The Methodological Challenges Related to Assess the Outcomes of Knowledge Management Initiatives: The Case of Communities of Practice
In any organizational project where the use of limited resources represents a challenge, it’s necessary to assess the outcomes generated. The methodological approach on how to assess outcomes reveals many questions, namely: What is the best way to do so? What dimensions to assess? From what criteria? How to estimate them? In the case of communities of practice (CoP), these questions become accurate. Indeed, in the case of Communities of Practice, the participants represent the cornerstone of the project because there are the ones who generate knowledge. So to assess outcomes generated by CoP within an organization, it’s necessary to identify an adapted methodological frame which will allow to take into account the critical aspects of the CoP and the user perspective. Our proposal aims to present a hybrid path (qualitative-quantitative) in order to minimize the limits and uplift advantages related to both approaches. The addition of these two approaches must generate a more stronger one and a better reliability of concept. For that purpose, the structure of the article concerns the following aspects: the context of knowledge management initiatives and particularly communities of practice; notions of assessment and outcomes; the current methodologies used to assess the outcomes of the CoP as well as their limits; the criteria to be respected for the choice as a strong methodology; the choice of a new approach (qualitative-quantitative) and its future application in the CoP.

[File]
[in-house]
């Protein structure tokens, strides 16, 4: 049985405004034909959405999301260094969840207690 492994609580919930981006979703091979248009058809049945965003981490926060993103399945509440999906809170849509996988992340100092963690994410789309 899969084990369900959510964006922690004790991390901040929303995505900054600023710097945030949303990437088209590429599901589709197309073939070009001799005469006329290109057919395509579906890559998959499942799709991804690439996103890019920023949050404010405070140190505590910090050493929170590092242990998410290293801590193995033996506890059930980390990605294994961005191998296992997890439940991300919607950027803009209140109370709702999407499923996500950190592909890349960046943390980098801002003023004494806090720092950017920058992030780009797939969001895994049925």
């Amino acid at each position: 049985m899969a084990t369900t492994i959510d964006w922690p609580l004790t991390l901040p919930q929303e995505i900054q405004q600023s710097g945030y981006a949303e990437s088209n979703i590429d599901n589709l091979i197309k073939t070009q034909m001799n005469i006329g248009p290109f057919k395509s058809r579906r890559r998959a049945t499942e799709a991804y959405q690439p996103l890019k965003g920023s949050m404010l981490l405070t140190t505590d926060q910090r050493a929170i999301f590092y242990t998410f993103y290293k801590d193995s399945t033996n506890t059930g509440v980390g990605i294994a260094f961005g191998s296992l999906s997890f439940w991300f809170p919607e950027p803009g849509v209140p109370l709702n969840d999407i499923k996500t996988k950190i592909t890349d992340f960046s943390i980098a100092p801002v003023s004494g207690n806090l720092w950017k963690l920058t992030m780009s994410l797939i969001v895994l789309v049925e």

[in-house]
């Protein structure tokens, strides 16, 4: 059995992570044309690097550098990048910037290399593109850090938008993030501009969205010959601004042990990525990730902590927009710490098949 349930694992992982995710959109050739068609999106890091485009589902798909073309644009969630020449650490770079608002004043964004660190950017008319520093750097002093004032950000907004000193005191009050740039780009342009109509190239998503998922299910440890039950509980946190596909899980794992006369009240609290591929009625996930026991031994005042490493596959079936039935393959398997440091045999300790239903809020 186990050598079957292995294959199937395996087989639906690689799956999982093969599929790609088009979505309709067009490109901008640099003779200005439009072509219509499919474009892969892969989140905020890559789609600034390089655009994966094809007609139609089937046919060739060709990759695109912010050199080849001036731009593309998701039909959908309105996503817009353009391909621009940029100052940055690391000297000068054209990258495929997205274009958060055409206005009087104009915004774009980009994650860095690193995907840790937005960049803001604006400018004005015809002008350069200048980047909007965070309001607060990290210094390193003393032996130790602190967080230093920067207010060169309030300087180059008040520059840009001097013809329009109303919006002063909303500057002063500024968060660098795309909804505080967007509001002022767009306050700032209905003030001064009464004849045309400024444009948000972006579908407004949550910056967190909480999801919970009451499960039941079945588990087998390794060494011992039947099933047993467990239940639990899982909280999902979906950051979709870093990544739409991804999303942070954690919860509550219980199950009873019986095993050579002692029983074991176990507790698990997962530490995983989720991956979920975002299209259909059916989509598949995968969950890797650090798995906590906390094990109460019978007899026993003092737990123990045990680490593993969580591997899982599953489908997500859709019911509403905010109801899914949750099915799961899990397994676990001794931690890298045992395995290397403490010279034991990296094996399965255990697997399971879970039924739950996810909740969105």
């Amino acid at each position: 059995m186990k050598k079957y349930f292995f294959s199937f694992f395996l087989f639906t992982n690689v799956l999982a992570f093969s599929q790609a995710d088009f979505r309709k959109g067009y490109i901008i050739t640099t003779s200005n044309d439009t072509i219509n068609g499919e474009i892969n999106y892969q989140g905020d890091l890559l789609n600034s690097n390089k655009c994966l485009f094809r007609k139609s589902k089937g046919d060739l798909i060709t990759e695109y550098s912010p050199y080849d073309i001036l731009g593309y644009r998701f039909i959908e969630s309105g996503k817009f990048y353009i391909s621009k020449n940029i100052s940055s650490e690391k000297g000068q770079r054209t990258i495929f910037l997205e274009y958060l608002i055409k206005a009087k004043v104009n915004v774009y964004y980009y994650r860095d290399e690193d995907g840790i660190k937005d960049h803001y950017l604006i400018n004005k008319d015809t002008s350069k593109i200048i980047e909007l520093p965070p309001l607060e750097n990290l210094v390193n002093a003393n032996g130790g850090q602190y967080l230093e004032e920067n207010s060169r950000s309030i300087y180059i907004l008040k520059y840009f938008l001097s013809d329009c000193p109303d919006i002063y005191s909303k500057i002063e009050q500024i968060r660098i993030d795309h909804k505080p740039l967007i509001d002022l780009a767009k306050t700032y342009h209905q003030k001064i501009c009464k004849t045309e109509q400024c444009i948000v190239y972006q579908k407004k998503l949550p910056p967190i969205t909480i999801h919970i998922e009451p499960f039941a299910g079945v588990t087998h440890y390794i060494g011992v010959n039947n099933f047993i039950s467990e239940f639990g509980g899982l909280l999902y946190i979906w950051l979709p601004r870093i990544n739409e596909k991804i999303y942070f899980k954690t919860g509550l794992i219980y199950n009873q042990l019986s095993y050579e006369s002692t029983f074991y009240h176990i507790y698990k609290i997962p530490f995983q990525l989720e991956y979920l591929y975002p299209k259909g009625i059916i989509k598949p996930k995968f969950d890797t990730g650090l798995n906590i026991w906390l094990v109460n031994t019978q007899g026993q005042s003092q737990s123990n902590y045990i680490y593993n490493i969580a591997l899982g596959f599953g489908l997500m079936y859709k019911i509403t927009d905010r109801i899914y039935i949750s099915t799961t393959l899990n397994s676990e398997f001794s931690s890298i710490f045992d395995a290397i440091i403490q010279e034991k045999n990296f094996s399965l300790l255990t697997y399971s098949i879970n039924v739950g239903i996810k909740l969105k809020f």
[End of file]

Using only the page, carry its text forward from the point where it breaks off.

KeywordsCommunities of practice Mixed methodology Assessment
- 1.Folkard, B., Keraron, Y., Mantoulan, D., Dubois, R.: The need for improved integration between PLM and KM: a PLM services provider point of view. In: Rivest, L., Bouras, A., Louhichi, B. (eds.) PLM 2012. IAICT, vol. 388, pp. 85–98. Springer, Heidelberg (2012). https://doi.org/10.1007/978-3-642-35758-9_8CrossRefGoogle Scholar
- 10.Zboralski, K., Gemunden, G.H.: Encyclopedia of Communities of Practice in Information and Knowledge Management. IDEA GROUP Reference, London (2006). https://doi.org/10.1108/09504120710775246
- 11.Heisig, P.: Harmonisation of knowledge management. comparing 160 knowledge management frameworks around the globe. J. Knowl. Manag. 13(4), 4–31 (2009). https://doi.org/10.1108/13673270910971798
- 12.Wenger, E., McDermott, R., Snyder, Y.M.: Cultivating Communities of Practice: A Guide to Managing Knowledge. Harvard Business School Press, Boston (2002)Google Scholar
- 13.Fontaine, M.A., Millen, D.R.: Understanding the value of communities: a look at both sides of the cost/benefit equation. Knowl. Manag. Rev. 5(3), 24–27 (2002). 10.11/1985500Google Scholar
- 15.Mitchell, J., Wood, S.: Benefits of Communities of Practice. John Mitchell & Associates, Toronto (2001). www.jma.com.au/pages/communities-of-practice/c-of-p-benefits.pdf?
- 17.Zaim, H., Tatoglu, E., Zaim, S.: Performance of knowledge management practices: a causal analysis. J. Knowl. Manag. 11(6), 54–67 (2007). https://doi.org/10.1108/13673270710832163
- 19.Teddie, C., Tashakkori, A.: Foundations of Mixed Methods Research. Integrating Quantitative Approaches in The Social and Behavioral Sciences. Sage, Thousand Oaks (2009)Google Scholar
- 20.Creswell, J.W.: Research Design: Qualitative and Quantitative Approaches. Sage, Thousand Oaks (1994)Google Scholar
- 24.McDermott, R.: Measuring the impacts of communities. How to draw meaning from measures of communities of practice. Knowl. Manag. Rev. 5(2), 26–29 (2002). www.melcrum.com/e-library/
- 32.Tashakkori, A., Teddie, C.: Mixed Methodology: Combining Qualitative and Quantitative Approaches. Sage, Thousand Oaks (1998)Google Scholar